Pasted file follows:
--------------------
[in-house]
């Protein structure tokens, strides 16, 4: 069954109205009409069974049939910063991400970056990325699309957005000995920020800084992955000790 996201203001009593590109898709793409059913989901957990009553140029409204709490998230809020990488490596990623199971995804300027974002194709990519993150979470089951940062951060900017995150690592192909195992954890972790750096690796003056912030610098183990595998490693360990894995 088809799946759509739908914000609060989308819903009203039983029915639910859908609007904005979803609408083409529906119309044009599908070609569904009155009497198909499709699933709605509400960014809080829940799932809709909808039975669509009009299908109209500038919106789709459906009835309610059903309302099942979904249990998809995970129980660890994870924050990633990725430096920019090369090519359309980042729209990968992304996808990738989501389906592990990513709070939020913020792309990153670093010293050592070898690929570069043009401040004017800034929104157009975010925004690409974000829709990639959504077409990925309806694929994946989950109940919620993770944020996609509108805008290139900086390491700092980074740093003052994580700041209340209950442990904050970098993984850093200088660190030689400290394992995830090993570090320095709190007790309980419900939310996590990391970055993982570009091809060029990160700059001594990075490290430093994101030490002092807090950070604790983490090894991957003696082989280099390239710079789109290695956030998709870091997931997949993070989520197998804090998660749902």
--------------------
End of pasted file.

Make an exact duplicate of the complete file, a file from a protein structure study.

[in-house]
């Protein structure tokens, strides 16, 4: 069954109205009409069974049939910063991400970056990325699309957005000995920020800084992955000790 996201203001009593590109898709793409059913989901957990009553140029409204709490998230809020990488490596990623199971995804300027974002194709990519993150979470089951940062951060900017995150690592192909195992954890972790750096690796003056912030610098183990595998490693360990894995 088809799946759509739908914000609060989308819903009203039983029915639910859908609007904005979803609408083409529906119309044009599908070609569904009155009497198909499709699933709605509400960014809080829940799932809709909808039975669509009009299908109209500038919106789709459906009835309610059903309302099942979904249990998809995970129980660890994870924050990633990725430096920019090369090519359309980042729209990968992304996808990738989501389906592990990513709070939020913020792309990153670093010293050592070898690929570069043009401040004017800034929104157009975010925004690409974000829709990639959504077409990925309806694929994946989950109940919620993770944020996609509108805008290139900086390491700092980074740093003052994580700041209340209950442990904050970098993984850093200088660190030689400290394992995830090993570090320095709190007790309980419900939310996590990391970055993982570009091809060029990160700059001594990075490290430093994101030490002092807090950070604790983490090894991957003696082989280099390239710079789109290695956030998709870091997931997949993070989520197998804090998660749902």